Mental Health Court bridges two disciplines, criminal law and mental health treatment, in a judicially, supervised coordinated systems approach that supports treatment services for mentally ill offenders. This therapeutic court approach seeks to protect public safety, break the cycle of repeated contact with the criminal justice system, and provide effective treatment options instead of the usual criminal sanctions for offenders with mental illness.
Improving access to appropriate services within the mental health system reduces the number of repetitive law enforcement contacts for individuals with mental illness, thus reducing the direct cost to the criminal justice system. The interdisciplinary court team includes representatives from the District Attorney and Public Defender’s offices, probation officers, and local community mental health providers, including Family & Children’s Services. Since Family & Children’s Services began providing services in the Tulsa Courthouse in 2006, staff have helped hundreds of mentally ill people stay out of jails and prisons.
Amber Dan is the senior program director for the agency’s substance abuse division. Dan said that extensive evaluation and assessment occur to determine if a person would be a good fit for one of the specialty courts programs. Therapists, case managers, and recovery support specialists meet with participants and address a variety of areas including mental health and substance abuse. Specialty court programs include mental health court and drug court and provide eligible, non-violent, felony offenders the opportunity to participate in a highly structured, court-supervised treatment program in lieu of incarceration.
Dan said, “When participants come to us for services, they present with a variety of needs. It is our goal to offer all of the resources necessary to address these needs and reduce barriers to success”. Clients are linked to the med clinic and meet with a psychiatrist … Our goal is to have them connected to as many services as possible within the first week of joining the program. Most patients, by the time they finish, will be in the program for about two years, Dan said. With mental health court, participants are able to remain in the program as long as needed depending on their needs and progress made.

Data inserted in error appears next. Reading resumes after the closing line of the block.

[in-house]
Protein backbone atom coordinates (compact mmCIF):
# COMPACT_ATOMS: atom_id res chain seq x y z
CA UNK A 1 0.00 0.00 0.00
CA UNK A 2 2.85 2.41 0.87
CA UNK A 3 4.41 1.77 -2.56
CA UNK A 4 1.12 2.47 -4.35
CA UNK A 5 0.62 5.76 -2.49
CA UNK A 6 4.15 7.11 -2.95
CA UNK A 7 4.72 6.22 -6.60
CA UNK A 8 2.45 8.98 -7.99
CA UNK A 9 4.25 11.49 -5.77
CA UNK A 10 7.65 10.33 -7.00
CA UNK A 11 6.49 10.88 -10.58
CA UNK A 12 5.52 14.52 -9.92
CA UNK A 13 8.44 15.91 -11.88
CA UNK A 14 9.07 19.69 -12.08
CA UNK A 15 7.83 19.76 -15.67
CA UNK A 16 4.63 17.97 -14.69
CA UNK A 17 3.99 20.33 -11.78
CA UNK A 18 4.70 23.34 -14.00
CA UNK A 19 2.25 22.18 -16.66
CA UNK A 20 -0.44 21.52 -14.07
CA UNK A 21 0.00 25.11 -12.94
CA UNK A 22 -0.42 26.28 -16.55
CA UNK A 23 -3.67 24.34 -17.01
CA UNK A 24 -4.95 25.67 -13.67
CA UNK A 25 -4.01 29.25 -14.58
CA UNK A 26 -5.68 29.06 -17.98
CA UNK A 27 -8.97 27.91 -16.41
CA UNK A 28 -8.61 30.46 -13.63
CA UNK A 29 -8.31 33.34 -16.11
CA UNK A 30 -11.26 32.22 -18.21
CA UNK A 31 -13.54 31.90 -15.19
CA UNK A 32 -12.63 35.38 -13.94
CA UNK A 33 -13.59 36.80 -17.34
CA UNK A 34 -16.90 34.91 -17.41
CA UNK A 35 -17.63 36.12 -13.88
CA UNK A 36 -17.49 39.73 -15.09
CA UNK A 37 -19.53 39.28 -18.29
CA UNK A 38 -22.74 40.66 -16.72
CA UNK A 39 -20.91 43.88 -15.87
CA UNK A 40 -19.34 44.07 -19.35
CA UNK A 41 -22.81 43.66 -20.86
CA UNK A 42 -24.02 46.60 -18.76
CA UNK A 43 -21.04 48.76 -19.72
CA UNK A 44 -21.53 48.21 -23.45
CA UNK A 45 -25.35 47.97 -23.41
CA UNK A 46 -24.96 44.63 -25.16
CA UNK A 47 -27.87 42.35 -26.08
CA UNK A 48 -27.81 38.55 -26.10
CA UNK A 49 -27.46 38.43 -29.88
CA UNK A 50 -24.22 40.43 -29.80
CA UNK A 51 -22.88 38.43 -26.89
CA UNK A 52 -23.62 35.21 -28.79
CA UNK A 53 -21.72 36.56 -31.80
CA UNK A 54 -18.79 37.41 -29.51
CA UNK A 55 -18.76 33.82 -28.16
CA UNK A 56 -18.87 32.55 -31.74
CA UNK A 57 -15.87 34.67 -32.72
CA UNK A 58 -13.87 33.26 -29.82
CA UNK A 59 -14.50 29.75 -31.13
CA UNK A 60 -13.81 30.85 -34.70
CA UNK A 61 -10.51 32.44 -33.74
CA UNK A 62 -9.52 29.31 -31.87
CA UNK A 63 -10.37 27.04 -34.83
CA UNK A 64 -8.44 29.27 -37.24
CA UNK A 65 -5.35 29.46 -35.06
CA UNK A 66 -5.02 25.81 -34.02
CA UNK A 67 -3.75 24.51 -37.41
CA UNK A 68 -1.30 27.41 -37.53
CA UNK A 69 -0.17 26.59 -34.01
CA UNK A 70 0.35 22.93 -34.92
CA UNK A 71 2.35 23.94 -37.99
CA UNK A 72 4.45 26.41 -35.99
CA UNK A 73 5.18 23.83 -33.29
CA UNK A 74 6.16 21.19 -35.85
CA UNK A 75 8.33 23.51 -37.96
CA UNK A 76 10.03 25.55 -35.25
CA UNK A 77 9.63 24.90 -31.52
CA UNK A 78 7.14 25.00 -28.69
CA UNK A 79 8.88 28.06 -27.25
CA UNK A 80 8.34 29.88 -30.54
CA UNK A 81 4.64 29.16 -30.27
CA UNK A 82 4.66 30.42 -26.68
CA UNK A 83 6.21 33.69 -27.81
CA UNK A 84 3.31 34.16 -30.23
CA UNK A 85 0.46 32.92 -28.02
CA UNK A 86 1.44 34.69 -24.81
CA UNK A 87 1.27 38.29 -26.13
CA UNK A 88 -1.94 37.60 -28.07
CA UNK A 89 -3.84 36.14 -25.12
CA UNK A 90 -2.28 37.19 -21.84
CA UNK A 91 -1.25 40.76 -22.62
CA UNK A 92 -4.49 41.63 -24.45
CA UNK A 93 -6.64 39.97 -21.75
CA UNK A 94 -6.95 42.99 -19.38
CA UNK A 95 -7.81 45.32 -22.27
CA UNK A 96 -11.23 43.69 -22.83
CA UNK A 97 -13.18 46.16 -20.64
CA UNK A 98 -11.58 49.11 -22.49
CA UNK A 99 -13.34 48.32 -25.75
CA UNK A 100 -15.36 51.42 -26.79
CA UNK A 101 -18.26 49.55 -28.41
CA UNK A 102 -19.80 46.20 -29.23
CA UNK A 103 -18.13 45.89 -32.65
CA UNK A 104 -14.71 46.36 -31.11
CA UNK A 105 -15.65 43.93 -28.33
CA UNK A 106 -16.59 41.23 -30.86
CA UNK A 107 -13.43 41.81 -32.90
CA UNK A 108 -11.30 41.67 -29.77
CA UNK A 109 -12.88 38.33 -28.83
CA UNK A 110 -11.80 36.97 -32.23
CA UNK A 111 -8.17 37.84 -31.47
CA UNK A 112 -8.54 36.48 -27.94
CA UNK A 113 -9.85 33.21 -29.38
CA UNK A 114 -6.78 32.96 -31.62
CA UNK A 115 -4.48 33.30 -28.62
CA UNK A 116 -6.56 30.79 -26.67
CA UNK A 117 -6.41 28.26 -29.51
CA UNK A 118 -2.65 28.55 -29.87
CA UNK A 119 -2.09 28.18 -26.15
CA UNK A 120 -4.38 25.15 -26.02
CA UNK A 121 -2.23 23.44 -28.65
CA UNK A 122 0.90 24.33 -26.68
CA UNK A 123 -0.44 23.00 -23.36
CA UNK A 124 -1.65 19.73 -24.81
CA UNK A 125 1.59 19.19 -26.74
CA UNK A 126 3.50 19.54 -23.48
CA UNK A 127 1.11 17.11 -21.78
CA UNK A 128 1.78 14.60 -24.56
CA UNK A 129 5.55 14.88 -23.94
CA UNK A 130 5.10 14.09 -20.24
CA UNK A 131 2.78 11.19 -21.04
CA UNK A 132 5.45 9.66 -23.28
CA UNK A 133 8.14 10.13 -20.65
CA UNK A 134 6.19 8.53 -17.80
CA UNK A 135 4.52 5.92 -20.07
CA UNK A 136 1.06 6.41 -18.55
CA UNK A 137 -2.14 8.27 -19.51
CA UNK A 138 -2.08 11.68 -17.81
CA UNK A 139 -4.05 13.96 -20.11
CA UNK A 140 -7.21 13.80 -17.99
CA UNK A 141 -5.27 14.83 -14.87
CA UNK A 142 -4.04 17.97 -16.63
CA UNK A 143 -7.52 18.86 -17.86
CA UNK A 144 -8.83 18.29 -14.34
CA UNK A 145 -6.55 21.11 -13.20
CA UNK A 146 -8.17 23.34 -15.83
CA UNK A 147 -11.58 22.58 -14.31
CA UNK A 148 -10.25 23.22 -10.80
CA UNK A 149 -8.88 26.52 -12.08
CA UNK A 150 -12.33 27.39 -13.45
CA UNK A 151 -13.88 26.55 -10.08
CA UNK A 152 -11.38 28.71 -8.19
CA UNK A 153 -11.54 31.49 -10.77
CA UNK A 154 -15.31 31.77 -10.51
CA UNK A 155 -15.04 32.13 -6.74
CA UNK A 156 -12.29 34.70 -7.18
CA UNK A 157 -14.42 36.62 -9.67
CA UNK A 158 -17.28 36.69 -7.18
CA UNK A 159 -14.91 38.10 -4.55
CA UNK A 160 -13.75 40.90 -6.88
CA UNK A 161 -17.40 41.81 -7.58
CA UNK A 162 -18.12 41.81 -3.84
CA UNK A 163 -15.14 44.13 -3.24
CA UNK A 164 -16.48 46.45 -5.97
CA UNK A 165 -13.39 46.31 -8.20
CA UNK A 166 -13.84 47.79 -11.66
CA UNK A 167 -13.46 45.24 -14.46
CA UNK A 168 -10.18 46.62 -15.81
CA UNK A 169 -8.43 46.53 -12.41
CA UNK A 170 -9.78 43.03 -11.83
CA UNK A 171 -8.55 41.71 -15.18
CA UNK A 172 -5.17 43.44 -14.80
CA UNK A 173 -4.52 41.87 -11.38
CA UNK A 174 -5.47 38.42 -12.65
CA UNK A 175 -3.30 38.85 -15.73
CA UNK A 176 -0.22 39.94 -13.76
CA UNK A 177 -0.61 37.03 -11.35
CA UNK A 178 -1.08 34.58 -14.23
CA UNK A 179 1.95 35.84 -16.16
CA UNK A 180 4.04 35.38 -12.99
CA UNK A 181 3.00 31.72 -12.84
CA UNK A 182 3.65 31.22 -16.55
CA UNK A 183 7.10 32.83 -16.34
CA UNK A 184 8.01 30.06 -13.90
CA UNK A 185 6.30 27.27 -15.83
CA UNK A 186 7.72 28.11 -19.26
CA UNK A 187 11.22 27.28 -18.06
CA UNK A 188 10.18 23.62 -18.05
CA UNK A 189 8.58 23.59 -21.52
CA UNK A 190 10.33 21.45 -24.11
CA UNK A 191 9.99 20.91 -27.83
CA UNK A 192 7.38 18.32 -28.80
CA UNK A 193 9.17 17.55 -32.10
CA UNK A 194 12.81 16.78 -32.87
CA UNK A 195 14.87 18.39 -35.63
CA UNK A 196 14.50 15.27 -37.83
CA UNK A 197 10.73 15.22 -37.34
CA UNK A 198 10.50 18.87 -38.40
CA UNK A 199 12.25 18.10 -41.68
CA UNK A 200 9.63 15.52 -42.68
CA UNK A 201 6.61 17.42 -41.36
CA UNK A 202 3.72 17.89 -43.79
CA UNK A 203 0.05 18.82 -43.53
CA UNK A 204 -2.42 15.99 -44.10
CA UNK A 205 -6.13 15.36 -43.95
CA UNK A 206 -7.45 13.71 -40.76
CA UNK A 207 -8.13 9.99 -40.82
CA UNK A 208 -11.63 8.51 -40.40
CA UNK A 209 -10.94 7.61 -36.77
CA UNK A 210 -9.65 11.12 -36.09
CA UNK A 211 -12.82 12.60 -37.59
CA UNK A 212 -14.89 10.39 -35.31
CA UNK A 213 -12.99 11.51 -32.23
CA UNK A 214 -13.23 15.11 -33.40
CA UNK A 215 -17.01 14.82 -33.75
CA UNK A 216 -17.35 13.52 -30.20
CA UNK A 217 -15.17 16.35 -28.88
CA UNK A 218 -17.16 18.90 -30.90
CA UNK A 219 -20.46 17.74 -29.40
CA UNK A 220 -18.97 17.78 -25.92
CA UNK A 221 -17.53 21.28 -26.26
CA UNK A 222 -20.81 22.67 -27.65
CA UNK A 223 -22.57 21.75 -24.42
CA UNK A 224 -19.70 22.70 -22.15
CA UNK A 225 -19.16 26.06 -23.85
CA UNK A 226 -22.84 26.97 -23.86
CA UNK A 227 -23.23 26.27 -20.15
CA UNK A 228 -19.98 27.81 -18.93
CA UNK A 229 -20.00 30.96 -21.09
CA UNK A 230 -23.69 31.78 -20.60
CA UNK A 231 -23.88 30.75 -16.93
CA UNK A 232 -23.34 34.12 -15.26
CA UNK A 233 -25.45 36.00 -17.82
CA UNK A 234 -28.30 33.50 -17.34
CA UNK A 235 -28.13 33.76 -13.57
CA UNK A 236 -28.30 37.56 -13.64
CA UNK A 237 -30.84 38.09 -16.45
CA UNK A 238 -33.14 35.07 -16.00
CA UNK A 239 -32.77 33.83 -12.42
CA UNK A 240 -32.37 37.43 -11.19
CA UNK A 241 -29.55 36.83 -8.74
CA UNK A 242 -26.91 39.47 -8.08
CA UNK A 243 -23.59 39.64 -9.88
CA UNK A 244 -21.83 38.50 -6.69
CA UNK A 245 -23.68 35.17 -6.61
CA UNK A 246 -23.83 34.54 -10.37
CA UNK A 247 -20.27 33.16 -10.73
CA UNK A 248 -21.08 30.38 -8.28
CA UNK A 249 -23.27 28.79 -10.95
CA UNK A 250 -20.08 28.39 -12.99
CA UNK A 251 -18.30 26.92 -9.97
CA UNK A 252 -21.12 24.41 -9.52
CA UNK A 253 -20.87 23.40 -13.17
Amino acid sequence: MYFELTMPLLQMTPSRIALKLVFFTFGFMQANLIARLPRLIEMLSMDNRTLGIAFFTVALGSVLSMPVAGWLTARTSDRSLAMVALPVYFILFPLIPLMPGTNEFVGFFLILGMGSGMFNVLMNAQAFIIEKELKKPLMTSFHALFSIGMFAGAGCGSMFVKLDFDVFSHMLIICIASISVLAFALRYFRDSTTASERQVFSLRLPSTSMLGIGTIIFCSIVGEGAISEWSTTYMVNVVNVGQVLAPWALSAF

If a mental health issue is found to be the reason why someone is committing crimes, then treatment will be more effective than prison, where there frequently is no treatment other than drug therapy. Mental health court programs require them to get the therapy they need, in addition to other necessities.
Participants, after a rigorous determination of their eligibility, complete their treatment, such as counseling, sobriety, medication and other interventions, before their record is expunged of their offenses for which they were charged. The goal is to, rather than sending them to prison, treat the underlying issues from which they suffer, and thus save the justice system time and money while helping them recover.
Unfortunately, the criminal justice system is not ideally suited for individuals with mental illness. In particular, there are individuals with serious mental illness who do not volunteer for treatment or are not compliant with the treatment they do receive, including medications. These individuals may be homeless, abuse drugs and/or alcohol and engage in minor criminal behavior. They often have a history of recurring hospitalization. Increasingly, those treatment resistant clients find themselves incarcerated in local jails and state prisons. Our program steps in and makes a difference in these cases.
“The ultimate goal is not to be punitive. The program’s goal is to look at what barriers our participants are struggling with and support them in those areas. If we are able to do that, then we have not only improved someone quality of life, but we have also taken one less offender out of the justice system.”
Click HERE to learn more about our Substance Abuse and Addiction Services, including our Mental Health Court services.